Real estate speculation is defined as the buying or development of real estate at a price well below market value. The real estate is then resold by the proprietor, in most cases, but also occasionally by a real estate developer or broker, or simply by an individual. In this way, actors can expect large profits.
Real estate bubbles occur when prices on the real estate market skyrocket. The real estate market consists in reality of several sub-markets; each of these sub-markets has its own distinct characteristics, notably in terms of the elasticity of supply (the number of actors prepared to sell their property if prices go up) and demand. The likelihood that real estate speculation will occur increases significantly when the competitive situation is imperfect or impure. Indeed, if public contracts, building permits, and building lots are handled without transparency, there is a greater risk that speculation will occur.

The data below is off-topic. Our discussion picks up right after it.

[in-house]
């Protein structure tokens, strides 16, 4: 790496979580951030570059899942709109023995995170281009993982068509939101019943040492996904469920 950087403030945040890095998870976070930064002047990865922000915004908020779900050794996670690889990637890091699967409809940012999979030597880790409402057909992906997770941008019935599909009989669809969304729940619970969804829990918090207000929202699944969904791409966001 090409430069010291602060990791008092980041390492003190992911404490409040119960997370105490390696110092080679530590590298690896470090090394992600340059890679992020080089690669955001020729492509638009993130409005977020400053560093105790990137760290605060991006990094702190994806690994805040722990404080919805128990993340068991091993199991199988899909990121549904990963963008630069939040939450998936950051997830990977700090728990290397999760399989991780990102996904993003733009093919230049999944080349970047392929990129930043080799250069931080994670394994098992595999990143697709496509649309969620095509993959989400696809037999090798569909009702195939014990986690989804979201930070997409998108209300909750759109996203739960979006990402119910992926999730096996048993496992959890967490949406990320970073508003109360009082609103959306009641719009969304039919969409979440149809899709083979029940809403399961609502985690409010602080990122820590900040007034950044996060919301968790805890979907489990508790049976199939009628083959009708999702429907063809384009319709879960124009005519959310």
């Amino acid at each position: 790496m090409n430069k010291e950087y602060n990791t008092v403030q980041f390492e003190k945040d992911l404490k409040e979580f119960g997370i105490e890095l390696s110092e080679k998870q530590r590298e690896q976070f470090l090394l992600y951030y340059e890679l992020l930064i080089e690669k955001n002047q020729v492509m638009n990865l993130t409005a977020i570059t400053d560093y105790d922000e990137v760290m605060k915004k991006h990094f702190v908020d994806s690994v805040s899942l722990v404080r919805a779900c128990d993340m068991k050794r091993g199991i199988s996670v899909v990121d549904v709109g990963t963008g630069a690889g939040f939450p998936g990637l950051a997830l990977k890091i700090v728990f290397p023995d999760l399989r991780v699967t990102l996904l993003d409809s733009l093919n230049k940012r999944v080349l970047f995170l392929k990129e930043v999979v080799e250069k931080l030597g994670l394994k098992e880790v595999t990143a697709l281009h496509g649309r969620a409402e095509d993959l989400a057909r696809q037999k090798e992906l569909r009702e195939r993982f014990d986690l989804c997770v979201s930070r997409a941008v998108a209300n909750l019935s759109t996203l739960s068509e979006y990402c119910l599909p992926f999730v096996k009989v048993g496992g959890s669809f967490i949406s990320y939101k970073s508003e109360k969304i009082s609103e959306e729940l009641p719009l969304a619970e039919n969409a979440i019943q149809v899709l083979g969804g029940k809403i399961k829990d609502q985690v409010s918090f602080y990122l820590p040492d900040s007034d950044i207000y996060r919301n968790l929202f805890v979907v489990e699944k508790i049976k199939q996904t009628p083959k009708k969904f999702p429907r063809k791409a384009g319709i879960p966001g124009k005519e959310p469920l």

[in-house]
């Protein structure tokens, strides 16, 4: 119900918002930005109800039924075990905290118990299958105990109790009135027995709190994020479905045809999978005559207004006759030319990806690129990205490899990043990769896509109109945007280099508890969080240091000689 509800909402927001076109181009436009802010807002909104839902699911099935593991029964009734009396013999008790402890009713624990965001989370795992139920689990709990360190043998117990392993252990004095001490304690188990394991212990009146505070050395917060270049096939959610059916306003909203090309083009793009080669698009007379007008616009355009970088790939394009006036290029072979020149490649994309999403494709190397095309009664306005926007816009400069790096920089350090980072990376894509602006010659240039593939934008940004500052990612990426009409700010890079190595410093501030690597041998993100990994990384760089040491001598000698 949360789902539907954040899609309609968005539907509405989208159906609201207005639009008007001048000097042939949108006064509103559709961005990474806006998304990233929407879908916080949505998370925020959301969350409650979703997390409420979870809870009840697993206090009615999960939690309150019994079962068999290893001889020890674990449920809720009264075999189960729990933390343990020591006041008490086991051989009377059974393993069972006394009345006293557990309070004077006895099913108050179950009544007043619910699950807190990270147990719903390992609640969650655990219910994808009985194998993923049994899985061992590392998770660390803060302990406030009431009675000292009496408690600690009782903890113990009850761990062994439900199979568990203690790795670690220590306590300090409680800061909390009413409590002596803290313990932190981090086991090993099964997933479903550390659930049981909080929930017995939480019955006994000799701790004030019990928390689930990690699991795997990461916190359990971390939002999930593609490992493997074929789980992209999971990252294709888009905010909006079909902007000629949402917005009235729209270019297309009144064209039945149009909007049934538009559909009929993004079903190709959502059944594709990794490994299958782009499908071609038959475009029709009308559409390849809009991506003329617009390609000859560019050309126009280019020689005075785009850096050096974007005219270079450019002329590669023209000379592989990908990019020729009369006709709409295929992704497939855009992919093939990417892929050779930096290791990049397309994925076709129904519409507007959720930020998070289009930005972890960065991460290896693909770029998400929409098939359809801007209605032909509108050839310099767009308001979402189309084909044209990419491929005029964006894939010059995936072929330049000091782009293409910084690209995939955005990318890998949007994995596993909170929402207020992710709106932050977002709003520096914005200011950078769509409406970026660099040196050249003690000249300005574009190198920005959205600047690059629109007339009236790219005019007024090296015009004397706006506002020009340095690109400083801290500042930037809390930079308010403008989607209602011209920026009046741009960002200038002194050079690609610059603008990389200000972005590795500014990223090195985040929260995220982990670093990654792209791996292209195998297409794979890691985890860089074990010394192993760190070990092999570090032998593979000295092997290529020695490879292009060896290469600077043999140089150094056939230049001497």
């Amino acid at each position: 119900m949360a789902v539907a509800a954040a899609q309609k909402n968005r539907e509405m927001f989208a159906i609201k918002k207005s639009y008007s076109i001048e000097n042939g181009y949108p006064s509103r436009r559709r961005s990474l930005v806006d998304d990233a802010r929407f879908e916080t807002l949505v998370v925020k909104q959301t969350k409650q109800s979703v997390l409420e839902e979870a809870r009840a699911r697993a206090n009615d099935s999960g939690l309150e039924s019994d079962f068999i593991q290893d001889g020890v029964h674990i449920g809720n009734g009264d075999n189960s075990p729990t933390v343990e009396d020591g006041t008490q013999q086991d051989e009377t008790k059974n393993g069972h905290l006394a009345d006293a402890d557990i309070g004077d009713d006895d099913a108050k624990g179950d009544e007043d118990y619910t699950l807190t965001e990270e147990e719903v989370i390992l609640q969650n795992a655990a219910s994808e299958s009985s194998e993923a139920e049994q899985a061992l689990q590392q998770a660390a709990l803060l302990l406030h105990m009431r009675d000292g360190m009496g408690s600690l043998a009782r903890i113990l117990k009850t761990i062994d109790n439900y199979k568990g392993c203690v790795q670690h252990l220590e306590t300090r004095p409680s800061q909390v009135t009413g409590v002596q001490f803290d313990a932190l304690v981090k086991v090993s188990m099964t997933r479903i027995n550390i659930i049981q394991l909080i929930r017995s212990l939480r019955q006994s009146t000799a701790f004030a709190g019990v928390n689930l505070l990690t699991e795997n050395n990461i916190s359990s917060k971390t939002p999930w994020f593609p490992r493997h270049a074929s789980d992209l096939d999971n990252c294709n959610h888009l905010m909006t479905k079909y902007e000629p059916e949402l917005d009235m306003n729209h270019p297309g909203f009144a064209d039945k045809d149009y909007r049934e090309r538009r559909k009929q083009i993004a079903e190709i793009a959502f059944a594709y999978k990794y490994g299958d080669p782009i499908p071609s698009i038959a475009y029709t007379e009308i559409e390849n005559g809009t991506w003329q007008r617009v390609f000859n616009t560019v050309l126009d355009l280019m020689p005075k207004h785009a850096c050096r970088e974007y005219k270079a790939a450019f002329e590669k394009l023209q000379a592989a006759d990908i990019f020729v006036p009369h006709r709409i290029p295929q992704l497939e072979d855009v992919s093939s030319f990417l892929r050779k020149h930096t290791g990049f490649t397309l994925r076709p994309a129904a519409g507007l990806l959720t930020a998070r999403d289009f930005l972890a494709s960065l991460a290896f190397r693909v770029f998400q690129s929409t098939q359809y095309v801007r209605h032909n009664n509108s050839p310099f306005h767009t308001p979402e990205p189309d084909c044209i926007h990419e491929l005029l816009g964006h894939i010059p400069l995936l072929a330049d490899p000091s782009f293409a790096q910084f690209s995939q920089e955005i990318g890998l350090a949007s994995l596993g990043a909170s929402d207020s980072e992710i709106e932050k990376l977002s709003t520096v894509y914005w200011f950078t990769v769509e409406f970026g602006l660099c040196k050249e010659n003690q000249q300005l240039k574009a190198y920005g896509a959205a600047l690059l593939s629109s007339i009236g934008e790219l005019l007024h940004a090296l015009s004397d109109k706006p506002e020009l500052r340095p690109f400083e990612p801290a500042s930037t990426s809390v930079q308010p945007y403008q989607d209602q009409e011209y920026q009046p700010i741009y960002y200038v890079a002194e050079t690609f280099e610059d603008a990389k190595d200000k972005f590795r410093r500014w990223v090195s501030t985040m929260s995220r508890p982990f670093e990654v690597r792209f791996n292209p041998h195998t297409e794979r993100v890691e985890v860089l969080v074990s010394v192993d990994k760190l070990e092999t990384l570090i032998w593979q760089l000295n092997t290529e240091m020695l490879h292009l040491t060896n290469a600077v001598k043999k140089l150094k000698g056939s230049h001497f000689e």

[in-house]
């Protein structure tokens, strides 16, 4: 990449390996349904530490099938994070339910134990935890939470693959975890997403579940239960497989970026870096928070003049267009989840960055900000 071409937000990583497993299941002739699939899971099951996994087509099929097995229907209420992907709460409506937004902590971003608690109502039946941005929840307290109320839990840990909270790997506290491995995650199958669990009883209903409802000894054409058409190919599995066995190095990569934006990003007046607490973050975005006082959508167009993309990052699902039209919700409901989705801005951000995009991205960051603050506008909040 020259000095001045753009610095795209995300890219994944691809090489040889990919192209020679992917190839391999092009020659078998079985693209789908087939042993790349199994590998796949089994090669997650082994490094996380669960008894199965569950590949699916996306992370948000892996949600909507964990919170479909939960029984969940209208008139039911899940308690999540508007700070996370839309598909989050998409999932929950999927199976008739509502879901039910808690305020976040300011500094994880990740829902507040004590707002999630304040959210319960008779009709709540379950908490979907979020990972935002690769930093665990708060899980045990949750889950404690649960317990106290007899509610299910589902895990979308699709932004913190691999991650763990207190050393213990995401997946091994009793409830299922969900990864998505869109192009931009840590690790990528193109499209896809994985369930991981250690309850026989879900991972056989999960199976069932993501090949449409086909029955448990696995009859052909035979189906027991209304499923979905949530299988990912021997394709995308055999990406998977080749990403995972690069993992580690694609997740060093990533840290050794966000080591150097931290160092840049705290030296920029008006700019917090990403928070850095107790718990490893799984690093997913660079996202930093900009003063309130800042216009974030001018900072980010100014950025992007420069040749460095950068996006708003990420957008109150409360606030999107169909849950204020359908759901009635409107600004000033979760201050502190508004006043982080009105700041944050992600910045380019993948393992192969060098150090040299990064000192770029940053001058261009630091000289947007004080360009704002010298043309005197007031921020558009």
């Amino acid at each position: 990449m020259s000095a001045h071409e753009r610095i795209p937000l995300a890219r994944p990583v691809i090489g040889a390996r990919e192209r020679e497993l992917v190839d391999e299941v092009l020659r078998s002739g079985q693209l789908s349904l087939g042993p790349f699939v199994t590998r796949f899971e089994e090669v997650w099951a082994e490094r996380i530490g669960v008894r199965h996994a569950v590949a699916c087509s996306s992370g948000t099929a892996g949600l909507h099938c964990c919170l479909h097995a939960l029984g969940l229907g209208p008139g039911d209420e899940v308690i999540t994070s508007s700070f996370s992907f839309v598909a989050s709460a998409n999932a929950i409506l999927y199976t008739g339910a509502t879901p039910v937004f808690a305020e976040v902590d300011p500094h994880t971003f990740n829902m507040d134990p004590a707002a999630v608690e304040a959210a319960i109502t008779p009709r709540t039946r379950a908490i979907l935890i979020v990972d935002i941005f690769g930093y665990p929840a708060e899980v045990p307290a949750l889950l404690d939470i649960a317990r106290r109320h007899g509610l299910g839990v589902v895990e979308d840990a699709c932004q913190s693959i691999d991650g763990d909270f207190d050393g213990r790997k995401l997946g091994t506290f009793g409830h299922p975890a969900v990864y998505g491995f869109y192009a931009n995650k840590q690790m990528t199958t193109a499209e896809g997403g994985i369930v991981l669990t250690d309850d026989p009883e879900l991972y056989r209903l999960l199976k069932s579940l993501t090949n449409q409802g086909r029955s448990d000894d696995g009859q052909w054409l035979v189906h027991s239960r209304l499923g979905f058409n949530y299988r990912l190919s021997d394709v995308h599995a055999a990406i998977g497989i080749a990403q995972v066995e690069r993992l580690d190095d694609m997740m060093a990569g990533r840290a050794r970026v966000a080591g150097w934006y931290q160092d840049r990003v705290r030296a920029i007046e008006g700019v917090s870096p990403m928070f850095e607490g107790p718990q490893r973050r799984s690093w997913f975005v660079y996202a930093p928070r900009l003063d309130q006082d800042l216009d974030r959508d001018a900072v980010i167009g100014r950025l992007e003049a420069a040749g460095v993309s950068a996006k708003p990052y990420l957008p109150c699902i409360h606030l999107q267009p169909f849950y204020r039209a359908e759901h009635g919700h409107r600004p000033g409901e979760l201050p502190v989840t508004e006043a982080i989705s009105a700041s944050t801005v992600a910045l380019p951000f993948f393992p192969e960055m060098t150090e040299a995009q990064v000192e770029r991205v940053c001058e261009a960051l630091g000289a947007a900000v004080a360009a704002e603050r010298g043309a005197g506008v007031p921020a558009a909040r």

Real estate speculation is often made easier by lax public authorities, who do not require proprietors to refurbish their properties in order to place them back on the housing market. Urban centers can be particularly affected by this problem because property prices are (or have become) so high that it is more appealing for proprietors to resell dilapidated property (or to wait until it is dilapidated) at the going urban rate than to continue to rent it.
Government and associations have invented many approaches to reigning in this urban problem, one of the side effects of which is the creation of urban blight (urban areas that are uninhabited are dilapidated).
File translated by //Michael C. Behrent – Assistant Professor – Department of History – Appalachian State University – Boone, NC 28608